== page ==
Squibb as Woody's nagging wife, Kate, gets her share of laughs now and then, but her character feels manufactured for easy gags -- another example of the foul-mouthed granny, whose only humorous facet comes through the fact that her sometimes ill-tempered demeanor is emanating from a sweet, diminutive , elderly woman. But, while the main roles feature veteran actors, nearly all of the smaller supporting roles are full of amateur actors -- real-life people who embody that Midwest spirit like no actor could truly capture fully -- but whose oft-awkward line-readings do manage to remind us we're watching a movie far too often to settle in comfortably for the ride.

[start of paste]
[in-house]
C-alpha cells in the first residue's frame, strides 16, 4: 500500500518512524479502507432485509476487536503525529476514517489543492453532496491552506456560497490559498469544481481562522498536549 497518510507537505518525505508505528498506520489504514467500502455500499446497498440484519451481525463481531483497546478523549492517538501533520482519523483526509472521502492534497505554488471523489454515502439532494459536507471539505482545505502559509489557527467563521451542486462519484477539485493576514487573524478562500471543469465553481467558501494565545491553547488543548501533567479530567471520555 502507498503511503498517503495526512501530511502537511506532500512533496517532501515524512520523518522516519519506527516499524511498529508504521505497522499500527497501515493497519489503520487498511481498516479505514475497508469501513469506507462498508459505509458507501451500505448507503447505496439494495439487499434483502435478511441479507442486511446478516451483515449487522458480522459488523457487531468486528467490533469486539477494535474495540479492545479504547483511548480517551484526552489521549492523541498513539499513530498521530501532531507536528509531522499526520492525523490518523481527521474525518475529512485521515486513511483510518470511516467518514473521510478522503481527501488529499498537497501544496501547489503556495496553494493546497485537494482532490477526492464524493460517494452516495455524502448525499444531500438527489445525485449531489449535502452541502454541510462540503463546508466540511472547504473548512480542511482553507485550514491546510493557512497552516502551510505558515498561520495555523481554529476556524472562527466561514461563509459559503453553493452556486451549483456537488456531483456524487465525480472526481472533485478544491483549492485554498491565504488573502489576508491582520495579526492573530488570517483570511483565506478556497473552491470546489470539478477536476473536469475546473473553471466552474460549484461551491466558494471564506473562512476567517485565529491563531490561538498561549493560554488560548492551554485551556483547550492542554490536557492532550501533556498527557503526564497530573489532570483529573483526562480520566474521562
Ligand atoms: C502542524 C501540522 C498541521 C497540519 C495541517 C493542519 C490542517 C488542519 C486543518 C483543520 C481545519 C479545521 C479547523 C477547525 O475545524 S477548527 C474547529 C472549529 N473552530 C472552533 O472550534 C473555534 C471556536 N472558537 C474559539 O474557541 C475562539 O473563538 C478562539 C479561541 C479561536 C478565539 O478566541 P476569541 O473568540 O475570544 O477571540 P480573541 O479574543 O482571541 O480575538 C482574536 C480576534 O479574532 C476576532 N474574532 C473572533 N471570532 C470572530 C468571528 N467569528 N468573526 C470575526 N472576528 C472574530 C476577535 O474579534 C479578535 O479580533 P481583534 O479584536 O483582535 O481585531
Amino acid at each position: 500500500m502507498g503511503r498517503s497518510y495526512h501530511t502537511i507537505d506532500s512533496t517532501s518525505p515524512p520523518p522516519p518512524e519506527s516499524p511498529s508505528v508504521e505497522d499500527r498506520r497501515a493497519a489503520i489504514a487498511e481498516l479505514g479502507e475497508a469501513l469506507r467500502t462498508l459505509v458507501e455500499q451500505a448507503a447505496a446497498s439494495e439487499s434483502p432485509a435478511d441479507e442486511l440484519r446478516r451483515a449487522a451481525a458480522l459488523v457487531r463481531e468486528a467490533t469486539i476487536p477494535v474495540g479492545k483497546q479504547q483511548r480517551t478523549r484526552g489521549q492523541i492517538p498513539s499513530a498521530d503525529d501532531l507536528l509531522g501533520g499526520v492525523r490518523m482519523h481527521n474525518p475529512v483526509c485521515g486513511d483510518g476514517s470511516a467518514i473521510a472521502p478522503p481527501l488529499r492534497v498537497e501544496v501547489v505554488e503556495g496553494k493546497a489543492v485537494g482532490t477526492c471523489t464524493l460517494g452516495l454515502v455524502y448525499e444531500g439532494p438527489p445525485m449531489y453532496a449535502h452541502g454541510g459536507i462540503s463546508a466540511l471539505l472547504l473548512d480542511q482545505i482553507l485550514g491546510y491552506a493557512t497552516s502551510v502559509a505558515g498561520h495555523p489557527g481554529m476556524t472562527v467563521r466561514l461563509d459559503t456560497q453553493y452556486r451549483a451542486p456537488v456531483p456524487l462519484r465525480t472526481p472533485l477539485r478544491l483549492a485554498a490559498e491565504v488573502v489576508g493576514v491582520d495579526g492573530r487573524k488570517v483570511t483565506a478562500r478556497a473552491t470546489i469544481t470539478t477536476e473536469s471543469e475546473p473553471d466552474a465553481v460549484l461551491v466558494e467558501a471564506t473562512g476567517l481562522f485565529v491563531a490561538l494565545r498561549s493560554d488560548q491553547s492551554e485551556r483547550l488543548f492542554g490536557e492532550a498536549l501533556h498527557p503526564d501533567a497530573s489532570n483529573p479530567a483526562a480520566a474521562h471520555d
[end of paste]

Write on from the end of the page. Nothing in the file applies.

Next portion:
This calls to mind the hit-and-miss nature of the humor, which does show Payne going a bit further than his simple story can handle in a reach for big laughs. In other films, such as yet another Payne-directed road trip movie, Sideways, there were certainly just as many events that play for laughs, but those seemed to stay true to the characters and the scope of the film. In Nebraska, such things as an attempt by masked men to rob Woody of his precious prize notification, or of men who break into a barn to steal an air compressor, don't quite ring true to the more wry and simple tone of the rest of the film. While others may laugh hearing meek-looking Kate mouth off profane comebacks, and in one scene, show off her goods at a cemetery, it made me wince at Payne's inability to push for easy laughs beyond the boundaries of the characterizations. While the drama of the film is sublime, it's comedy is perhaps the most uneven in Payne's esteemed career.